Dalberg, in association with Intel and GlobeScan, has published a research document named “Women and the Web” citing how the Internet could benefit women and beyond. Bridging the Internet gap and creating new global opportunities in the low and middle-income countries, and fostering benefits mainly for the women is now possible with the trend of technology. Let’s summarize what the world women leaders have to say about ICT for Women and Development, extracted from the document itself.
Shelly Esque, the President, Intel Foundation – “Over just two decades, the Internet has worked a thorough revolution. Never before has information been so widely available, business more efficient and transparent, or people better connected to one another. The Internet can be a great equalizer. And yet, access to it is not equally distributed. The Internet gender gap is particularly salient in developing countries, with very real consequences for women and girls, their communities, and their nations.”
Michelle Bachelet, Under-Secretary-General and Executive Director of UN Women – “Information and communication technologies (ICTs) represent a significant opportunity for advancing gender equality, women’s empowerment and equitable development. ICTs and access to the Internet provide basic infrastructure for the 21st century and a set of tools that, when appropriately used, can offer benefits for women in all spheres of life. Given the convergence with traditional media, they also offer a mechanism for combatting pervasive gender stereotypes that continue to hold back progress for gender equality everywhere.”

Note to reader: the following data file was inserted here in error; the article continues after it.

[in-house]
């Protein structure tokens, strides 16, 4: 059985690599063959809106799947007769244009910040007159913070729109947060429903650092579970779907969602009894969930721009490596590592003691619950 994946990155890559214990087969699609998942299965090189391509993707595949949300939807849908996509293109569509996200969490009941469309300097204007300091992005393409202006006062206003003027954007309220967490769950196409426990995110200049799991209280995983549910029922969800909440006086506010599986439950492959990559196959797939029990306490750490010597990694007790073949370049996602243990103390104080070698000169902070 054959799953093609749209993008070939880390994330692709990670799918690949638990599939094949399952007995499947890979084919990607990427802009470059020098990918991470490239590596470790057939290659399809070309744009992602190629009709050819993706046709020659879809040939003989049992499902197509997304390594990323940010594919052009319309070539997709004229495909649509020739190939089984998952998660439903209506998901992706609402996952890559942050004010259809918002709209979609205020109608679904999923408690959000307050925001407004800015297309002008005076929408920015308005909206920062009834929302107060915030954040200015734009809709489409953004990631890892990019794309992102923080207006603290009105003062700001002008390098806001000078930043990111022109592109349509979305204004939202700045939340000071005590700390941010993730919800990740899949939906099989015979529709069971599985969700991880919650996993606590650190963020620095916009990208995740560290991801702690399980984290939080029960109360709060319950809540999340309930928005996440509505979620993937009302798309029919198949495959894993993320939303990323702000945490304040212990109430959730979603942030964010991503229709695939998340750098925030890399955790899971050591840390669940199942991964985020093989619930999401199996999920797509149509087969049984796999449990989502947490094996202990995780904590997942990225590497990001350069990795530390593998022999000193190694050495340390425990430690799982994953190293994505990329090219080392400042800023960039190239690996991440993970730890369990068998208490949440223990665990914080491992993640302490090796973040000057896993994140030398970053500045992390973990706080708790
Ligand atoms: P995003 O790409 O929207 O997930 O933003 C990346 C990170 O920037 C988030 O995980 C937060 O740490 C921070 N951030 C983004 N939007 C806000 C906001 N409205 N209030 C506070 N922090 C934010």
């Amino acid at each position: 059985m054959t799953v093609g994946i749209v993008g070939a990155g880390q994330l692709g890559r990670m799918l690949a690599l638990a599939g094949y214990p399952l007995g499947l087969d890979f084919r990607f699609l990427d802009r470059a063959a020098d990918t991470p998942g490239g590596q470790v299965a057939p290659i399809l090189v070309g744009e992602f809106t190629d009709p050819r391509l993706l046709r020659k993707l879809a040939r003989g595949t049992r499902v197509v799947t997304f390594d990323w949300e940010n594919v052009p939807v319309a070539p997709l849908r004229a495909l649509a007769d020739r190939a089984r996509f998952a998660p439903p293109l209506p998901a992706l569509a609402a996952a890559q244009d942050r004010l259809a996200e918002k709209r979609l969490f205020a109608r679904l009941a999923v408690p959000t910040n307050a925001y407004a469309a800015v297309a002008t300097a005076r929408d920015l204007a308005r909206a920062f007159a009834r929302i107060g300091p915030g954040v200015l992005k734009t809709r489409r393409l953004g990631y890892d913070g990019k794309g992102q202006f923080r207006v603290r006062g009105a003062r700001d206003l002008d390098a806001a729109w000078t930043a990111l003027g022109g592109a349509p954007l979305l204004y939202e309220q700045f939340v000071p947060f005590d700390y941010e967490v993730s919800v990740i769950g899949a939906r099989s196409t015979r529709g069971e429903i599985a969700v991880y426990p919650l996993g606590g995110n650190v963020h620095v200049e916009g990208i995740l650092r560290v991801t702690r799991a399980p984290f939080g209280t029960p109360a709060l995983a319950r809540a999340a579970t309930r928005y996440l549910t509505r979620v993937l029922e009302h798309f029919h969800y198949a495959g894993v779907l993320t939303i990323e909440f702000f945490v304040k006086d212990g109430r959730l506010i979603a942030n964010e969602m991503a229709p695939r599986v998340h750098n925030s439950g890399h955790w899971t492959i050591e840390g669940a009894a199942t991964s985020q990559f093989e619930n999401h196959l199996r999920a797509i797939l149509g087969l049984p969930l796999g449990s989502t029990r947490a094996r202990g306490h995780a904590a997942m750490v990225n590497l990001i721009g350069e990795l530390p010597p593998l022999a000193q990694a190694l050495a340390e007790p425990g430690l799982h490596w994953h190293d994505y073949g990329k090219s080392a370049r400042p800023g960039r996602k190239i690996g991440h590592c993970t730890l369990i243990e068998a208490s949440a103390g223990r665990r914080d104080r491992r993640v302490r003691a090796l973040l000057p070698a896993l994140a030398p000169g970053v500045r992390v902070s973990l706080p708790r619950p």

Melanne Verveer, Ambassador-At-Large for Global Women’s Issues of US Department of State – “In February 2010, the Cherie Blair Foundation and GSMA Development Fund published the report Women & Mobile: A Global Opportunity,” quantifying for the first time the gender gap in access to mobile technology across developing countries. The report spawned a worldwide movement to close the mobile gender gap, led by the GSMA’s mWomen Initiative. At the mWomen launch, Secretary of State Hillary Rodham Clinton characterized it as “another big step on the road to gender equality, the freedom to connect, and all the opportunities that flow from it.”
The Executive Summary of the Women and the Web goes: From activists in Egypt to coffee farmers in Colombia, the Internet has transformed the lives of billions of people. It functions as a gateway to ideas, resources, and opportunities that never could have been realized before, let alone fathomed. All around the world, the Internet is helping people to imagine new possibilities—and then, to make them happen.
You can download the research document to study more on ICT roles for Development and Women directly from Dalberg’s site here.